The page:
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General Information on Living Donation
Where Do I Start?
The Evaluation Process
Making the Decision
Financial and Insurance Issues
What to Expect After Donation
For Transplant Candidates
1. General Information on Living Donation
For more information on Organ Donation please visit our A to Z Health Guide.
Living donation takes place when a living person donates an organ (or part of an organ) for transplantation to another person. The living donor can be a family member, such as a parent, child, brother or sister (living related donation).
Living donation can also come from someone who is emotionally related to the recipient, such as a good friend, spouse or an in-law (living unrelated donation).
In some cases, living donation may even be from a stranger, which is called nondirected donation.
The organ most commonly given by a living donor is the kidney. Parts of other organs including the lung, liver and pancreas are now being transplanted from living donors.
Transplants performed from living donors may have several advantages compared to transplants performed from deceased donors:
Although transplantation is highly successful, and success rates continue to improve, problems may occur. Sometimes, the kidney is lost to rejection, surgical complications or the original disease that caused the recipient's kidney to fail. Talk to the transplant center staff about their success rates and the national success rates.
You can find some statistics on the United Network for Organ Sharing (UNOS) web site. UNOS compiles statistics on every transplant center in the United States. To view all UNOS data, go to http://optn.transplant.hrsa.gov/latestData/viewDataReports.asp. You can find statistics on the number of non-living and living donor transplants performed at that particular center, respectively, and the graft survival rates for the transplant recipient.
The best source of information on expected donor outcomes is from your transplant team. See the list of "Elements of Disclosure" at http://www.kidney.org/transplantation/livingDonors/pdf/jama_article.pdf (page 3) for a list of issues to discuss with your transplant team. You can also check http://www.transplantliving.org/livingdonation for additional information about donation and transplantation.
Click here for detailed statistics on short-term complications from living donation (as reported to the United Network for Organ Sharing).
Some transplant centers perform living donor liver transplants. If you are considering donating a part of your liver to a friend or family member, contact the person's transplant center for more information. If the transplant candidate does not yet have a transplant center, contact centers in the candidate's area for information.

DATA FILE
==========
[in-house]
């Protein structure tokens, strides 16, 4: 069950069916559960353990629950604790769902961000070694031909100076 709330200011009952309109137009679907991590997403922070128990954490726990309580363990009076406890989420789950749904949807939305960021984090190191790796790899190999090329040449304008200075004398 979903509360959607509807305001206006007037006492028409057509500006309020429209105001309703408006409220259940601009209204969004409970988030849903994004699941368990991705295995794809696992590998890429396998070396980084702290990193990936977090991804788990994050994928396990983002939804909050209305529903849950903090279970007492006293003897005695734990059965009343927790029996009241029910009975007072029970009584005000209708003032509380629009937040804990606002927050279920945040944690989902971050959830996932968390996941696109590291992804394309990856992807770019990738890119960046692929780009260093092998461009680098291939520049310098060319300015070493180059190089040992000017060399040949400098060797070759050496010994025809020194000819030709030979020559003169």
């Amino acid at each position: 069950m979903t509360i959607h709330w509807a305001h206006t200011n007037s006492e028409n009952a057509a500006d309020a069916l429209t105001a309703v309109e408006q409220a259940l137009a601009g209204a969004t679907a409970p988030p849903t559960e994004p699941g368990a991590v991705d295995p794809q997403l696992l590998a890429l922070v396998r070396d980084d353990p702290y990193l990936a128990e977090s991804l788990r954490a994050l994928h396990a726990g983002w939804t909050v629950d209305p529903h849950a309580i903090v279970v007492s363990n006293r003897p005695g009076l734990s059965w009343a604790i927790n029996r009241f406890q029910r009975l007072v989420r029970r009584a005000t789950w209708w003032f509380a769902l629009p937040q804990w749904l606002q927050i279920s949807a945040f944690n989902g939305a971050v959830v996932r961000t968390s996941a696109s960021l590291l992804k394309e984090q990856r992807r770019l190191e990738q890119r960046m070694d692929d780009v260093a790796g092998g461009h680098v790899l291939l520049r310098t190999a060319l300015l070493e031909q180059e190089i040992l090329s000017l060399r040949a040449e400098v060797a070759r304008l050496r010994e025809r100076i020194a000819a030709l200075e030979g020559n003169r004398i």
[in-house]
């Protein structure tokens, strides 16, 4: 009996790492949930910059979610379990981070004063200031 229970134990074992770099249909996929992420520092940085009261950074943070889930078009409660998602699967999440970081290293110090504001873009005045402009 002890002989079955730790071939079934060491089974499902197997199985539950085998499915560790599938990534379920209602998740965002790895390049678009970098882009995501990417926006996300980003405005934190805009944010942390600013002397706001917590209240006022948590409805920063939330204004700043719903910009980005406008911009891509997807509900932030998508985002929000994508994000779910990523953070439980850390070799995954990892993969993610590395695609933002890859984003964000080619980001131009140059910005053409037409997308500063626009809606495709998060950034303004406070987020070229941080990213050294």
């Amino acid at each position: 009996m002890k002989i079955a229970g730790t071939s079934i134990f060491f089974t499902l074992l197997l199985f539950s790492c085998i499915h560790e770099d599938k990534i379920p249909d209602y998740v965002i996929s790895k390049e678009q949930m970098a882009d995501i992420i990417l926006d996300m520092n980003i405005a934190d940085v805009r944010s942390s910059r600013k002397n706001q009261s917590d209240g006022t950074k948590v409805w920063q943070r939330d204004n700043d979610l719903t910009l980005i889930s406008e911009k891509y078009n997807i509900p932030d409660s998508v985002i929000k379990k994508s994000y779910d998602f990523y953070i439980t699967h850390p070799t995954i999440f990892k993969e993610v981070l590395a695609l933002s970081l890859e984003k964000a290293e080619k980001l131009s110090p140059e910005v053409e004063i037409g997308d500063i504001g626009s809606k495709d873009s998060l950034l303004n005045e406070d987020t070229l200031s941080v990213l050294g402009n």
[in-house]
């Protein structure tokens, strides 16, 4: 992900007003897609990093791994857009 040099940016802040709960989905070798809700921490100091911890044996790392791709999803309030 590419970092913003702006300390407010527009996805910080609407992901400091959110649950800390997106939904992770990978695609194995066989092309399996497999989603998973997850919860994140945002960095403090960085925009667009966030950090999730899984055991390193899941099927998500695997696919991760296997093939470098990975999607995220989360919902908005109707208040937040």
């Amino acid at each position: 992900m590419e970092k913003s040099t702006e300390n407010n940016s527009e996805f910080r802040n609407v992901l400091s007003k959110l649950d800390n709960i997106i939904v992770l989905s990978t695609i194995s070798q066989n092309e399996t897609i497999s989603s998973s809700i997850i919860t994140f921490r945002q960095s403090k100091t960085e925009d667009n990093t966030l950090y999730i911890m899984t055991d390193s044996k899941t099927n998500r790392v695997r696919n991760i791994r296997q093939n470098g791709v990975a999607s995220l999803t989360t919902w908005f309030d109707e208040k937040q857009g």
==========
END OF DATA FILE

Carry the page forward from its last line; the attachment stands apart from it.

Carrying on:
Donating a section of a liver is riskier than kidney donation, and much less common. Transplanting a piece of the liver works because the liver regenerates itself in both the donor and recipient after transplantation.
Besides being in excellent physical and psychological health, the liver donor must undergo extensive examinations and testing. A radiological imaging of the liver is done to assess the anatomy, liver volume and size. A liver biopsy may be performed.
Most often parents donate a piece of a liver to a child. Adult to adult live liver transplant is still relatively rare.
We recommend talking to your transplant center about their experience and success rates, which can give you critical information to help you make a decision. You can find statistics and information about living donation on the United Network for Organ Sharing (UNOS) web site at www.transplantliving.org.
The rest of this booklet relates to living kidney donation; talk to your transplant center for more information about liver donation.
Living lung donation involves two adults giving the right and left lower lobes from each respectively to an adult or pediatric recipient.
The potential donors' lungs must be the right size and volume. For adult recipients, the donors should be at least as tall as the recipient. Ideally, donors should not be overweight and should be non-smokers.
Potential donors receive a series of exams and tests including chest radiography, pulmonary function testing, ventilation-perfusion scanning and computed tomography, cardiac stress test.
Again, donating a lung is riskier than live kidney donation and the risks and benefits will be discussed with the transplant team.
Contact transplant centers for additional information about lung donation. You can find statistics and information about living donation on the United Network for Organ Sharing (UNOS) web site at www.transplantliving.org. The rest of this booklet relates to living kidney donation; talk to your transplant center for more information about lung donation.
Blood and bone marrow donations save lives every day. For more information about blood donation, call the American Red Cross at (800) GIVE LIFE, or visit www.redcross.org.
For information about bone marrow or blood stem cell donation, contact the National Marrow Donor Program at (800) MARROW2 or at www.marrow.org.
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